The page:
Greenspan in 2004: fears of speculative bubble in housing prices exaggerated

New York Times October 20, 2004Mortgage Debt Not Big Burden, Greenspan Says:

Alan Greenspan on Tuesday defended one of the most tangible results of his tenure as chairman of the Federal Reserve Board: the big increase in homeowner debt.

In his most detailed discussion yet on the subject, Mr. Greenspan disputed analysts who worry that home buyers have become swept up in a speculative housing bubble that the Fed is partly responsible for creating. While he acknowledged that consumer debt has risen ”especially steeply” in the last five years, he said family finances were still in ”reasonably good shape.”

Mortgage debt and housing prices have both soared since 2001, in part because the Federal Reserve pushed borrowing costs to their lowest levels since the 1950’s. With interest rates now rising, a growing number of economists worry that many home buyers will face higher monthly debt payments in an economic environment that could cause house prices to fall.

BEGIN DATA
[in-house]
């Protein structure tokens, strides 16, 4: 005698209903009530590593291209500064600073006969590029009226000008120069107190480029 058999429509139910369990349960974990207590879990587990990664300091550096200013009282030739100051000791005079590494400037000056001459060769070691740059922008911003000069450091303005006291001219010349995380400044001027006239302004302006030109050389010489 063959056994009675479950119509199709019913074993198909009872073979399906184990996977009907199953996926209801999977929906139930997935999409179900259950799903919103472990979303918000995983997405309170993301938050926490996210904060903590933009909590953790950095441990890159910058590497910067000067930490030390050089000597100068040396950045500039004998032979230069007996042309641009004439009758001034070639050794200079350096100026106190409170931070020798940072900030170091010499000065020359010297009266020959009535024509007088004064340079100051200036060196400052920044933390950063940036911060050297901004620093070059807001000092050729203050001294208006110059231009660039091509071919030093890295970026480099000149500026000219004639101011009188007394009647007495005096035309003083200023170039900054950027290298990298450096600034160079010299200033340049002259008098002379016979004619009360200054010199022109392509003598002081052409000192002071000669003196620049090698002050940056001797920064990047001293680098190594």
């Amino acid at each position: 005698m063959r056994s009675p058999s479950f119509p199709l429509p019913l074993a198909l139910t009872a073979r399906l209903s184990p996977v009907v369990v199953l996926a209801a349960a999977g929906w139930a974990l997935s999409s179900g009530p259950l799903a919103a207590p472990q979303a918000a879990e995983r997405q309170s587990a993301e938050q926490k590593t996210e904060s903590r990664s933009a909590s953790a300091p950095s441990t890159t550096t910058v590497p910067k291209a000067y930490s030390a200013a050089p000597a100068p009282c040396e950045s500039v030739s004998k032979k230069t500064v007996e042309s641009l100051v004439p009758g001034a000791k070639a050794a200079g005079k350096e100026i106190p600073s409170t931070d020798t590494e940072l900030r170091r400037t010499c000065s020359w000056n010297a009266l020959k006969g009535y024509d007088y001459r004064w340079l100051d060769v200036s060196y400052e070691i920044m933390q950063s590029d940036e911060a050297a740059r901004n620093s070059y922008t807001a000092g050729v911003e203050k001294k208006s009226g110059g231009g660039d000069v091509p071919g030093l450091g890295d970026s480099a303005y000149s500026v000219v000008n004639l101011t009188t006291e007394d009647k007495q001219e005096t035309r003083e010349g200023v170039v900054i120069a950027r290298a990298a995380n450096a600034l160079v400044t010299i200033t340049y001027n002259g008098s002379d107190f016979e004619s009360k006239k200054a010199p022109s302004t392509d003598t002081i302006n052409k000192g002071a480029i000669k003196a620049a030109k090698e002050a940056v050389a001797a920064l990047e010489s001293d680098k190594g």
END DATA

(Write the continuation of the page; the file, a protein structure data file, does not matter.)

In a speech here to a convention of community bankers, Mr. Greenspan said fears of a speculative bubble in housing prices were exaggerated, because people cannot buy and sell their own homes as easily as stock market speculators can buy and sell stock.

Funny thing is, Greenspan had a stellar reputation until this year. He isn’t looking so hot now that the consequences of those low Fed rates are becoming obvious.

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